On December 23, 2004, as he left work, he told colleagues that he was treating his family to the warm waters of the Indian Ocean for Christmas. For the first time in a long time, he was going to have a long vacation with his wife Julia, and their two youngest children. The in-flight movie to Thailand was The Day After Tomorrow, a disaster movie about the polar ice caps melting and the disruption of ocean currents.
On Boxing Day, in the middle of their hotel breakfast, they heard what sounded like 20 diesel buses running without a muffler.
As the gray, rumbling wall of water came ever closer, Steinfeld roared, “Run for your life!” He saw an alleyway fifteen meters above beach level and pushed his wife and children towards it. He knew nothing about tsunamis – but he did know they had to get to higher ground.
Only once he and his family were safely on higher ground did Steinfeld borrow a cellphone and place a call to NRK. He asked for information but his colleagues knew even less than he did. As another tsunami alarm went off, NRK news program Dagsrevyen called, asking him to report.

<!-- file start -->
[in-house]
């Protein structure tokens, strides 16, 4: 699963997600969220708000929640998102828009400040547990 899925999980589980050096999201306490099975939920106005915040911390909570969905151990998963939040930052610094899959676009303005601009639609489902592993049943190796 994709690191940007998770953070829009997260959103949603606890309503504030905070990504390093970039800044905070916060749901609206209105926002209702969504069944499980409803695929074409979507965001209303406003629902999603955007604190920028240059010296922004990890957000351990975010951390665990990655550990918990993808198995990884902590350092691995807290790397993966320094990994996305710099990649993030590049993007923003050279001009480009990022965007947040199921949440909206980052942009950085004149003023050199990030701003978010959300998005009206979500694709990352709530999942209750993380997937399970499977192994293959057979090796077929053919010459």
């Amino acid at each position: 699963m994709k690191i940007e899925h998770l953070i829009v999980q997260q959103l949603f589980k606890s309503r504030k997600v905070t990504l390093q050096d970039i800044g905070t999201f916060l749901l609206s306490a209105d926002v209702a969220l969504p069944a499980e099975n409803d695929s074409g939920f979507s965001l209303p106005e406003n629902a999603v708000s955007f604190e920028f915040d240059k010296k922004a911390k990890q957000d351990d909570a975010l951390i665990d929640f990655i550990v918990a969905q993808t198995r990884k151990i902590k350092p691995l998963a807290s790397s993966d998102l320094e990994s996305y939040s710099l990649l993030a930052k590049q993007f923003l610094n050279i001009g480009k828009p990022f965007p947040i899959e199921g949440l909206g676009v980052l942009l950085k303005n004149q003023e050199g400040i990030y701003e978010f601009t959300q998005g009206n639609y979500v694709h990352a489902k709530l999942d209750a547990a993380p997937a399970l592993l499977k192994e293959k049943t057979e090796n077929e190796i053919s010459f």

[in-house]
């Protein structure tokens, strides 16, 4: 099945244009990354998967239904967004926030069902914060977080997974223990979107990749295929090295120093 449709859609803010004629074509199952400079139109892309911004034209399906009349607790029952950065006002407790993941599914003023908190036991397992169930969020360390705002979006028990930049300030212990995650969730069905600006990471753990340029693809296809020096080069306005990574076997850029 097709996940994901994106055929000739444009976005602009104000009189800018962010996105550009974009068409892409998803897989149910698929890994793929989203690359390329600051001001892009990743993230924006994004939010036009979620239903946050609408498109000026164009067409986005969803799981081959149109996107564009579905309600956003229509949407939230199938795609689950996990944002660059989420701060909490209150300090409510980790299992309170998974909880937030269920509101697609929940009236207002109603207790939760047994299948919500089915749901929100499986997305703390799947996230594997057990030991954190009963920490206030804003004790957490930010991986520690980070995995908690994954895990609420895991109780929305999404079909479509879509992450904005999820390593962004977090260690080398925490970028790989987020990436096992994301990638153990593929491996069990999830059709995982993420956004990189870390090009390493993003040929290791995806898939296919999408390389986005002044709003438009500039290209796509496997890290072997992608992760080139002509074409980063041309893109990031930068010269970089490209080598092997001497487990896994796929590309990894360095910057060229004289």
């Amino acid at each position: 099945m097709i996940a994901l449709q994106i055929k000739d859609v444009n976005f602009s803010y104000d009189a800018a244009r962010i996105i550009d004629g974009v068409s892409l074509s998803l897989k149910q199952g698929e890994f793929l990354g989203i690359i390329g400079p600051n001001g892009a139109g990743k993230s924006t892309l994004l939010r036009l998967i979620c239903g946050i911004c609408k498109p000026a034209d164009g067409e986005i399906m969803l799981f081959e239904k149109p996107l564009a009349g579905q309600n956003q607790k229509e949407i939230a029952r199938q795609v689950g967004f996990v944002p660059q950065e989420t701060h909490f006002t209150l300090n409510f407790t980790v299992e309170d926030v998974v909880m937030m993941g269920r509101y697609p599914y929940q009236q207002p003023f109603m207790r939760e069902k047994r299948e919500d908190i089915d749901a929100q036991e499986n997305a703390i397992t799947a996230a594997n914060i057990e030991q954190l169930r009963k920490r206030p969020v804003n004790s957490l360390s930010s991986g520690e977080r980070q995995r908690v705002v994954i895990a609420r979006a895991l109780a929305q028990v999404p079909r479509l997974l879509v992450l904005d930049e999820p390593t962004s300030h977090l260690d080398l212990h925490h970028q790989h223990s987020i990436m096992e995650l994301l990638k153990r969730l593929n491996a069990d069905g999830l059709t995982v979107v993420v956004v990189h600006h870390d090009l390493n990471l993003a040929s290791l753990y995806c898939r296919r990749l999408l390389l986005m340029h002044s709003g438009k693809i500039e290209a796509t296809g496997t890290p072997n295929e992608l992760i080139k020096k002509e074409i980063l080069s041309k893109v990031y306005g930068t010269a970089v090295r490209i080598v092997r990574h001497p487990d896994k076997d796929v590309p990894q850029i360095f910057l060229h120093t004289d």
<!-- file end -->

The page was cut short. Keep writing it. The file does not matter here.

“I can hear that you’re out of breath, should we wait?” asked presenter Jon Gelius.
“No, do the recording while we’re still alive,” said Steinfeld. The voice was hoarse and unfamiliar.
Never before had Steinfeld been as afraid as he was at that moment, especially for his beloved family. And never had he been more lucky. The family returned home, all present and accounted for, with just a few cuts and bruises from the thorny undergrowth in the jungle.
“A cat has nine lives. I’ve used eight of my mine in the service of NRK. The last life is reserved for Julia, my children, and my grandchildren, the cottage, and a normal life.”
Text: Kristin M. Hauge Photos by Geir Dokken